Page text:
It is possible to size leaf nodes based on components present on the same entity.

Use the content_sized traits to do that.


cuicui_layout has an integrated debugger. Enable it with the cuicui_layout/debug cargo feature.

The debugger is an overlay displaying the extent of Nodes and the direction of their rules.

Why not Flexbox

You are writing text to get 2d visual results on screen. The translation from text to screen should be trivial, easy to do in your head. Otherwise you need visual feedback to get what you want. Bevy, even with hot reloading or bevy-inspector-egui will always have extremely slow visual feedback.

Flexbox has too many parameters and depends on implicit properties of UI elements, it is not possible to emulate it in your head.

cuicui’s layout, in contrast to Flexbox is easy to fit in your head. In fact, I will forecefully push cuicui’s layout algorithm in your head in two short bullet points.

  • A node can be a Node::Container and distribute its children along a Direction either by evenly spacing them (Distribution::FillMain) or putting them directly one after another (Distribution::Start).
  • A Container’s size can be expressed as a static value, a fraction of the size of what contains it, or a multiple of what it contains.
  • The content of a Container can be Alignment to the start, end or center of its parent (by default it’s centered).

That’s it. There are some edge cases, but cuicui will yell at you tell you nicely when you hit them and tell you how to handle them properly.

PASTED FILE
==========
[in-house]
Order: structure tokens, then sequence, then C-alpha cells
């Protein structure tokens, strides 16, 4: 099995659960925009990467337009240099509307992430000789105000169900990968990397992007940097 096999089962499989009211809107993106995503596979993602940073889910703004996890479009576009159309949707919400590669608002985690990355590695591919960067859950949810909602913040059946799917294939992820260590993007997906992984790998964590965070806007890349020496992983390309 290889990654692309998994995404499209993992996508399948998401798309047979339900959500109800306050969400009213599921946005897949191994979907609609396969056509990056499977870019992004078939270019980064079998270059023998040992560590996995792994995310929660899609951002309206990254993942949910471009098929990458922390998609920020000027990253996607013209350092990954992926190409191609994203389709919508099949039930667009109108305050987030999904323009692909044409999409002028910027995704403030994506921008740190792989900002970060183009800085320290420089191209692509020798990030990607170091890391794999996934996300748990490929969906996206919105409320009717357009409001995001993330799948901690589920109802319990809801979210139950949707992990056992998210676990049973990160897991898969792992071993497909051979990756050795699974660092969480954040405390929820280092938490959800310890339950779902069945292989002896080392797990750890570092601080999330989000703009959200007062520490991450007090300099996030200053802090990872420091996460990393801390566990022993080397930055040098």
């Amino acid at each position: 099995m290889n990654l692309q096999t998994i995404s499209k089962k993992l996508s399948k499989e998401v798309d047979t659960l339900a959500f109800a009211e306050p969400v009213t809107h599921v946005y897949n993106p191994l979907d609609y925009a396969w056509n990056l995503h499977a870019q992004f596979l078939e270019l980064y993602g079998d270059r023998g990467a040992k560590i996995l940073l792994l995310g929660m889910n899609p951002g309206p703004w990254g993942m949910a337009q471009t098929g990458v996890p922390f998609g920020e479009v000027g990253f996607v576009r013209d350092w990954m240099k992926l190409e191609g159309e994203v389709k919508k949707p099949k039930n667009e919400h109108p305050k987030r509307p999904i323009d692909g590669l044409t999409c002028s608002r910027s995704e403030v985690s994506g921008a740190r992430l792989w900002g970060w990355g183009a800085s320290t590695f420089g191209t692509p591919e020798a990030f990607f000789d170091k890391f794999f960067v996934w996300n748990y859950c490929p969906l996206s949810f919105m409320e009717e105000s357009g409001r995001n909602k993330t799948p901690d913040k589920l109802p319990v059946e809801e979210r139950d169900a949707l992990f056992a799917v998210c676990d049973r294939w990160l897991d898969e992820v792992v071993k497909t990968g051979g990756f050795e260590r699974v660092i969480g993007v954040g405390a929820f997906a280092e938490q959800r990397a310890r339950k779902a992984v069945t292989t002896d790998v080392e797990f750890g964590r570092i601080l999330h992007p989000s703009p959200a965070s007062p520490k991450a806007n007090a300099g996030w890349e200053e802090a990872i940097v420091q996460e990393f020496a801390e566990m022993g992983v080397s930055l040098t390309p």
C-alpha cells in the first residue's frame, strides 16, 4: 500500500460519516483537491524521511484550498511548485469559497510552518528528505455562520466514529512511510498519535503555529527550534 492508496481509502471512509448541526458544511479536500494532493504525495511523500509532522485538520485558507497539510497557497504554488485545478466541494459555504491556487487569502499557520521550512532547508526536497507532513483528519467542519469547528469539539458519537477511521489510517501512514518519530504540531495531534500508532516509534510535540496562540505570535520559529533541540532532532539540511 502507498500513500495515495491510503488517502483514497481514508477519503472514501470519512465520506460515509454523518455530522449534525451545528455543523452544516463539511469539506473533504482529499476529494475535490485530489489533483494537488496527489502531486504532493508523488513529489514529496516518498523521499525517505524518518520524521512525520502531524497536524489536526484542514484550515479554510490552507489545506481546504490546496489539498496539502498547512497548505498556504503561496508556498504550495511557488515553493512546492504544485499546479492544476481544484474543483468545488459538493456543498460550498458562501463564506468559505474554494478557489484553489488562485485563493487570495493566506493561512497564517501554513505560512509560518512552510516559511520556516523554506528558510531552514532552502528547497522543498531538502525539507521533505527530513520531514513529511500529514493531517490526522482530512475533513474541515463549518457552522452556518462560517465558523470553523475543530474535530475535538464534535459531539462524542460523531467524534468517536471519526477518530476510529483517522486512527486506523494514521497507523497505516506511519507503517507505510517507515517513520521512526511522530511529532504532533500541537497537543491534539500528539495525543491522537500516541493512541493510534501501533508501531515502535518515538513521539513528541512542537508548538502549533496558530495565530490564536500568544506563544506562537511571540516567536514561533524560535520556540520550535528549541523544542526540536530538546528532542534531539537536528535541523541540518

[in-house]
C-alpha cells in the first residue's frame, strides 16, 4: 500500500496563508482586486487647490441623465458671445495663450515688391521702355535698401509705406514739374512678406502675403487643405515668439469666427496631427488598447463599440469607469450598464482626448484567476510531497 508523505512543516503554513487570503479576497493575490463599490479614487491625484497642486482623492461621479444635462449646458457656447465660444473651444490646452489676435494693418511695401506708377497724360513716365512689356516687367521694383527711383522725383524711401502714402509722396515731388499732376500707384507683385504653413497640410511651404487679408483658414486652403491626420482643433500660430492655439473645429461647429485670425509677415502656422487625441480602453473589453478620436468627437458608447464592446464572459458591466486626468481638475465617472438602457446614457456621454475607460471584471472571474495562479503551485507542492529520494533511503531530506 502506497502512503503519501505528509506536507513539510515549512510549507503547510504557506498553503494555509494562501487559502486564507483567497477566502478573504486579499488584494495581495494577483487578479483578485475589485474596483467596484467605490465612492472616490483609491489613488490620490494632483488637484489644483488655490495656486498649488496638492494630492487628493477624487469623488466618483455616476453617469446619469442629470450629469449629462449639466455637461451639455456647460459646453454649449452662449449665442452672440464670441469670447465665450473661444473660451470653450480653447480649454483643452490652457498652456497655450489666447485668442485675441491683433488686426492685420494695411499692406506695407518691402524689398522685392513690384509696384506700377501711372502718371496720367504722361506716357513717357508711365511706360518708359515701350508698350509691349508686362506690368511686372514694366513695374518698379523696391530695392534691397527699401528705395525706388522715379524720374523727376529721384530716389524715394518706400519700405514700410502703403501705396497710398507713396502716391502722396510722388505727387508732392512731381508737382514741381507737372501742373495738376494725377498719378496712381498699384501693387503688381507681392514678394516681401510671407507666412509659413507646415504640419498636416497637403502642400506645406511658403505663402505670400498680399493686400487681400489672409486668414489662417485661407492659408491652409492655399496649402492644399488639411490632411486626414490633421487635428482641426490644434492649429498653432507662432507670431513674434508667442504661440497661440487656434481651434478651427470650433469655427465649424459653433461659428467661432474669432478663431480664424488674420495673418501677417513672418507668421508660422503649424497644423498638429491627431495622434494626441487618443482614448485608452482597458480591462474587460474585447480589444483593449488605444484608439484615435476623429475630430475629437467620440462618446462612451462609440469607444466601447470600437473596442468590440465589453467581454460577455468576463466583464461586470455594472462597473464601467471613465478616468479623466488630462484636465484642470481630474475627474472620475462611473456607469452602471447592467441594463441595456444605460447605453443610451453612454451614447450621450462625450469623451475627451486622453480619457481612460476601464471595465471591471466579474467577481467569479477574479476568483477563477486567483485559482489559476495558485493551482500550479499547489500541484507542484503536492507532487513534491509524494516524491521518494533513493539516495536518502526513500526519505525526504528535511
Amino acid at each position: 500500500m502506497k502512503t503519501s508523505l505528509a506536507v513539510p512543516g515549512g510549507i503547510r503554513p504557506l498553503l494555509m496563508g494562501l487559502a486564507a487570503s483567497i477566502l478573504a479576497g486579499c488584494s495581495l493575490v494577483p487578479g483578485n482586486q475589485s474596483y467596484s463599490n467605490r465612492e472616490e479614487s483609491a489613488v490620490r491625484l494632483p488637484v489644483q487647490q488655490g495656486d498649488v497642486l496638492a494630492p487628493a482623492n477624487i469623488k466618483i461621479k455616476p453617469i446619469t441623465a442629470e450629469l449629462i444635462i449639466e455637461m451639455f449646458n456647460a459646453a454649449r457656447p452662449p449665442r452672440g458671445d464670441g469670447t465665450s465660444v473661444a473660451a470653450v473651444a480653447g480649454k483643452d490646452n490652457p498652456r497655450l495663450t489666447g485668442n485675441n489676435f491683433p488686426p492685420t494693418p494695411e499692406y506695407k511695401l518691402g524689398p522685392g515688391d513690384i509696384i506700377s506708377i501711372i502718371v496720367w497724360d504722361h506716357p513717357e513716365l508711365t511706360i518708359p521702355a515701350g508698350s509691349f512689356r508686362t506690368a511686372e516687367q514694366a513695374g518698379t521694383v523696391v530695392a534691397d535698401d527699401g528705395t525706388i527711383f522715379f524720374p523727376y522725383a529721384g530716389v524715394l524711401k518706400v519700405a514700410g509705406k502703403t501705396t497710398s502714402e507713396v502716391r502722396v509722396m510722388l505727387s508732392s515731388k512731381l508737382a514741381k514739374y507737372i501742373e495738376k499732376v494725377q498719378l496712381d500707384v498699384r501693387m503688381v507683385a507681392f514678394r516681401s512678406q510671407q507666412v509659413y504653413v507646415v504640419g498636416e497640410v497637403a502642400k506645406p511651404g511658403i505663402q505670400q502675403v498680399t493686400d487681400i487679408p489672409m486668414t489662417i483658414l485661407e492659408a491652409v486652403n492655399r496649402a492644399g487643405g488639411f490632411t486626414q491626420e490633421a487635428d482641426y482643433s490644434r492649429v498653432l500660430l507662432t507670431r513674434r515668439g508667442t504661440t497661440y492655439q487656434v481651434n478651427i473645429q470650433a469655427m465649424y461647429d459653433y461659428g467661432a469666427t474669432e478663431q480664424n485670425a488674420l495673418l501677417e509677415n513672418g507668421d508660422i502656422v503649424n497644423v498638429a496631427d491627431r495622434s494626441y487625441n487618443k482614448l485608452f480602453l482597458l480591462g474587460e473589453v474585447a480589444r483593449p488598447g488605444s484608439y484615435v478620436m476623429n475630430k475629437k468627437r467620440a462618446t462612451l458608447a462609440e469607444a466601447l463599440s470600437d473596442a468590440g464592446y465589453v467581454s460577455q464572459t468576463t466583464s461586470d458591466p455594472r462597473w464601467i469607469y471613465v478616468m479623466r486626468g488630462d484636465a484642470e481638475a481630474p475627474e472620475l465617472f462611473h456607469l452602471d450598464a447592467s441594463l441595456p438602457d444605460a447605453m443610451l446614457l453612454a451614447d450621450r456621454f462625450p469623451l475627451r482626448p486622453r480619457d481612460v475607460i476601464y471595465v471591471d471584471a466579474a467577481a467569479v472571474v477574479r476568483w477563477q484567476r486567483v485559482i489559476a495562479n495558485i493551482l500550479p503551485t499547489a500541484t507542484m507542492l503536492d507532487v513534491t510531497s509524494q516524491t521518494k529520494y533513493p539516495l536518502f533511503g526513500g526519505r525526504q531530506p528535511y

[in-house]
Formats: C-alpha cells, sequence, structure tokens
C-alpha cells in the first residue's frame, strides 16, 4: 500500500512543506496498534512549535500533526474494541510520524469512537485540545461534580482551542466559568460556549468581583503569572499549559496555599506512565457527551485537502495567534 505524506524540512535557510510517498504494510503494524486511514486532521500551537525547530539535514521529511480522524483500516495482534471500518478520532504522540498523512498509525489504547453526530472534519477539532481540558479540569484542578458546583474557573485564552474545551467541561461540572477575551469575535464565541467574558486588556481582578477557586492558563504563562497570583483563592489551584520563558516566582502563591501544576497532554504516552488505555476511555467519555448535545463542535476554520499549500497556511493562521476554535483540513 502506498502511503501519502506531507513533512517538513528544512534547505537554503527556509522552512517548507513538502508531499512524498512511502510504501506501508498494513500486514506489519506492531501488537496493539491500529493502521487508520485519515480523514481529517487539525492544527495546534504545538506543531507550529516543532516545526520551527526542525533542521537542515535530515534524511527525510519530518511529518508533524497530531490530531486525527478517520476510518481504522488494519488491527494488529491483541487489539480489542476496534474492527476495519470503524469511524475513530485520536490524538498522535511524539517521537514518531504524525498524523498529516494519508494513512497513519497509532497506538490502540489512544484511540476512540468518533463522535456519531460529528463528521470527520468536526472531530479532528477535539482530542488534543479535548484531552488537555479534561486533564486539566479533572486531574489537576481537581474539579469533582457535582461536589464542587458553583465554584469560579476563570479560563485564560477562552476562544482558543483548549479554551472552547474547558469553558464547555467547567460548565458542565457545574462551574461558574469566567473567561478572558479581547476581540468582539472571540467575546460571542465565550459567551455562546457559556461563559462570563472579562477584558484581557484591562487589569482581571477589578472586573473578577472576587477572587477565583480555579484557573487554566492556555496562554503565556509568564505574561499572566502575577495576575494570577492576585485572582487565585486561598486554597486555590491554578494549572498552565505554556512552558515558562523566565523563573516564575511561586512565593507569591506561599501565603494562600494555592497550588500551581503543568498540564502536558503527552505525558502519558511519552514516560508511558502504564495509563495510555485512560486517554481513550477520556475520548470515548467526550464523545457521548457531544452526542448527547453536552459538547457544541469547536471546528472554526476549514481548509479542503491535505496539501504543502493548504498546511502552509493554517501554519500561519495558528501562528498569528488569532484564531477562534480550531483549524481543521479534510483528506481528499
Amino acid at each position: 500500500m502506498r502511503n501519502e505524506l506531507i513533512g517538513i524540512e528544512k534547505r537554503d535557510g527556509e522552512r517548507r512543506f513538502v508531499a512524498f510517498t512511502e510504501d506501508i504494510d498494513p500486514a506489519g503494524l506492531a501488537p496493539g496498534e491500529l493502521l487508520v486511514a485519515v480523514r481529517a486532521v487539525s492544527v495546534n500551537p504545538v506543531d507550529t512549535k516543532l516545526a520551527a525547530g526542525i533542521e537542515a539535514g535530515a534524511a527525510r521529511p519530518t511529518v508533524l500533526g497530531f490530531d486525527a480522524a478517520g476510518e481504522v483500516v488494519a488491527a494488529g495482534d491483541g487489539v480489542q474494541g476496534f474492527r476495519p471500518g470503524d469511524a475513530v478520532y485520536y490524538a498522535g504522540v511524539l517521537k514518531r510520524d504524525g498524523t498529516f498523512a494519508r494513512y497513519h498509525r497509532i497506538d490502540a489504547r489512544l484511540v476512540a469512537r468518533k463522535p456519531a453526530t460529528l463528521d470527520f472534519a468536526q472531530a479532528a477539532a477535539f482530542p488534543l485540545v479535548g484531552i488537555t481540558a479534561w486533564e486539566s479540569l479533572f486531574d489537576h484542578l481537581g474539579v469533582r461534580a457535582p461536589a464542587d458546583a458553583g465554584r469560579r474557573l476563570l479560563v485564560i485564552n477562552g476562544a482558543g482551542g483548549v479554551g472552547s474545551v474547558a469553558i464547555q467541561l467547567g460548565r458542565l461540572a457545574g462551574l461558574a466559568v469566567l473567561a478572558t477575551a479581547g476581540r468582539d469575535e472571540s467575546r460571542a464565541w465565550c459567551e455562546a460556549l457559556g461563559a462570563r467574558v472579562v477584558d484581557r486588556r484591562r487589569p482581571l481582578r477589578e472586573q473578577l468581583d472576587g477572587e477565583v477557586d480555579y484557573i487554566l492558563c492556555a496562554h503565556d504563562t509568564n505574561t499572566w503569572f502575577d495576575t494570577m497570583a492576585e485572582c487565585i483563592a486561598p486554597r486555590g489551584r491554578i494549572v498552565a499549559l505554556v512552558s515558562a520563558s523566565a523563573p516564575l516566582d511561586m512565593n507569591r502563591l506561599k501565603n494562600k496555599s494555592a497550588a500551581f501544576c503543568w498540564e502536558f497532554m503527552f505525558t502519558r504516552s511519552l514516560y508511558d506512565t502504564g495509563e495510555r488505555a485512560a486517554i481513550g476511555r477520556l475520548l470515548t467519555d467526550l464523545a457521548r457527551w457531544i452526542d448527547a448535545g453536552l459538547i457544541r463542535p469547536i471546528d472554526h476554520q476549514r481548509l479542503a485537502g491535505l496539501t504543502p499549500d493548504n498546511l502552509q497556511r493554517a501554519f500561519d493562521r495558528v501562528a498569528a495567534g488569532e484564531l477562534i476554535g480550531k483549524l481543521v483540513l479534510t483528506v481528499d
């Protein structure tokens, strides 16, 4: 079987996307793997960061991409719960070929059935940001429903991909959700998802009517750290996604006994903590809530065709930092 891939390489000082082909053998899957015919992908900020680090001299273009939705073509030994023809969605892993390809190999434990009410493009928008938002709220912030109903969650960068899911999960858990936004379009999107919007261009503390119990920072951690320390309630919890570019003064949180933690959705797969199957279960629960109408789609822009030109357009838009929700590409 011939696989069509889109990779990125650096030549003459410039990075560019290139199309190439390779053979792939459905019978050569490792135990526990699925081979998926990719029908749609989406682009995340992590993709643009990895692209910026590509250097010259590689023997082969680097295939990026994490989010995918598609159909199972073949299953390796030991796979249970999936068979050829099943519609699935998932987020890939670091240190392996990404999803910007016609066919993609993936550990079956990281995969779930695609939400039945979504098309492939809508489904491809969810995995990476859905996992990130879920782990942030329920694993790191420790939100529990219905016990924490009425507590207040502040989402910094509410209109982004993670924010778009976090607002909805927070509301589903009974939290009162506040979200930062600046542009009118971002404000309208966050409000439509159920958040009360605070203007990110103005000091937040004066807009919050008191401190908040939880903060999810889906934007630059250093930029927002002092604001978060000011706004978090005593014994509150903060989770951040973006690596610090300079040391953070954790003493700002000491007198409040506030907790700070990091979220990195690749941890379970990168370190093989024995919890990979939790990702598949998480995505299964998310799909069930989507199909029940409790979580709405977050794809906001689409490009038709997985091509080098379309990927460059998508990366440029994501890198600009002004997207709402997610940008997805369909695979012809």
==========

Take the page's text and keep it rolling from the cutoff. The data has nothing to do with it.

Flexbox FAQ

Q: Where is padding?
A: padding is equivalent to margin in cuicui_layout. margin and border doesn’t make conceptual sense.

Q: Why not call it padding then?
A: Look at the dictionary definition of “margin” and “padding”.

Q: How do I center a node?
A: nodes are centered by default, make sure the parent’s container size has the expected size.

Q: What is the equivalent of flex_direction?
A: use row and column

Q: What are the equivalents of column-reverse and row-reverse?
A: None. Use Alignment::End and swap your elements! Note that the *-reverse flows in flexbox are very useful for internationalization. However, when making a game, it is not enough to just swap the elements! Artistic control is paramount and internationalization needs to be taken as a whole in the context of the UI.

Q: What is the equivalent of flex_wrap?
A: None, do you really need it?

Q: What is the equivalent of align_item, align_self, align_content, justify_content?
A: After 5 years of working with CSS, I still have no clue which one does what, and whether they really do anything, so I won’t adventure an asnwer.

Q: What is the equivalent of flex_grow, flex_shrink, flex_basis, gap?
A: Do you even know what they do?

Q: Why can’t child container overflow their parents?
A: It’s likely you didn’t expect this, so we report it as an error.

Q: How do I make a grid?
A: cuicui_layout is currently not capable of managing a grid of nodes. This might be added in the future.